Although not directly autobiographical I felt a powerful connection to my parents (who had died when I was a relatively young man). Writing the novel became a way of knowing them better by being in these places and meeting these people that might have been part of their lives at that time. All before I was born.
How did you figure out how to weave something as major as Guernica into the novel without it looking forced? The Whitechapel exhibition of Picasso’s Guernica was perfect – mixing a real-life local London event with something of huge historical significance. Did you come across the Whitechapel show in your research or had you always planned on inserting that in the novel?
Guernica was my biggest worry. I wanted to be authentic to the history, so it’s the part of the novel I researched most. I felt a responsibility to get it right, and that also meant going to Guernica, seeing the few surviving buildings from that time and visiting the Museo de la Paz there. I hope the letter device is not forced, but I had always imagined Harry as a character who had been there and was able to give an eye-witness account. This seemed the most natural way for him to do that – many of the International Brigaders were working-class auto-didacts like Harry.
The painting by Picasso also drove me. A print of it was in my home when I was growing up, framed by my dad, and now it’s in my study so I see it every day. When I discovered through research that the Picasso painting had been displayed at the Whitechapel in 1939, I knew I had to include it in the story – particularly when I read that the admission price had been ‘a pair of boots’.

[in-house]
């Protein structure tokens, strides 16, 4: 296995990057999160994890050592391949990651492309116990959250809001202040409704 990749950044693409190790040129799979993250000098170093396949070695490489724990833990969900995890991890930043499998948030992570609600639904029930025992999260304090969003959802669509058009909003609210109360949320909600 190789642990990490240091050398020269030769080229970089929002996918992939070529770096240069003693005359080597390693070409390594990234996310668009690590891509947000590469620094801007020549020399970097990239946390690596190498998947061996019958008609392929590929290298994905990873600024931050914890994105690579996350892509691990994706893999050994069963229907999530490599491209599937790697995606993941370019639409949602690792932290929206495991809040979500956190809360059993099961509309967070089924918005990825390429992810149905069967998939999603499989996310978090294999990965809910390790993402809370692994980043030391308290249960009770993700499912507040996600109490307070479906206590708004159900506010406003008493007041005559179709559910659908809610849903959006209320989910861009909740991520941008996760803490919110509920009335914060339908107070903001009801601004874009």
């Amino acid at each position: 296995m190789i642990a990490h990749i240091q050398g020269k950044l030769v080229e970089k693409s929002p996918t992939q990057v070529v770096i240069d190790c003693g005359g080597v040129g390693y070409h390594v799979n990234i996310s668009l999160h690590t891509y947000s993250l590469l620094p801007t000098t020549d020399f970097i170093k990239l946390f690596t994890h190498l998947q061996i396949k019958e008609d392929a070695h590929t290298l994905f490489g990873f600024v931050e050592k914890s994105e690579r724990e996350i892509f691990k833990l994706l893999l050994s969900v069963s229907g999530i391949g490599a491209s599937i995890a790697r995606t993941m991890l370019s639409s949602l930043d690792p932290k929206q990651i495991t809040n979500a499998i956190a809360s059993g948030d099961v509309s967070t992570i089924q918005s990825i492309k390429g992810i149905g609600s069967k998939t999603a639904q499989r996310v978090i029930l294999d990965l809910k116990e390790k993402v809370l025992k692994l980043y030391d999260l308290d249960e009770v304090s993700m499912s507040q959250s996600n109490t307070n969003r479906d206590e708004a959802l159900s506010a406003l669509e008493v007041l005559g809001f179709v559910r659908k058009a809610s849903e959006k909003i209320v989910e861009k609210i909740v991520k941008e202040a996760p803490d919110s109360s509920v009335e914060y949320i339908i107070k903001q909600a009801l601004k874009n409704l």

What tips would you give to a writer aspiring to write a historical novel?
You have to feel a real, deep connection to the historical period. I feel that with the 20th century but I don’t think I could write like Hilary Mantel, for example, about Tudor times. For me the 20th century setting made my research more compelling because I could walk through places that still bore a resemblance to the places I needed to describe. That was essential for me: going to Guernica, Bilbao, Hendaye (French border town) I could imagine how they had been. But, funnily enough, the most important places in terms of stimulating my imagination were in London. Most of the novel is set in central London and it was fascinating to research the differences between now and then. So – research from books but visit the real places if you can.
How vital do you think it is for a writer to spend a good amount of time in the place they’re writing about?
It was vital for me, for the London scenes as I said, for the Spanish ones, and perhaps most of all for the French scenes at the end. Hendaye is a town on the French/Spanish border that I had read about – a transit town for the International Brigaders, the location for the British consulate during the Spanish Civil War, the place where Hitler and Franco had a (fortunately) unsuccessful meeting.
So I went there primarily to get the atmosphere, to see some specific locations and to understand the geography. Hendaye faces Spain at a river estuary flowing into the Bay of Biscay. I had read of people meeting on the sand banks of the estuary at night and this had suggested the final scene to me. I needed to see it even though Hendaye is now much different from then – but the geography is the same.
When conceiving your main character Lorna, what traits did you think she must have?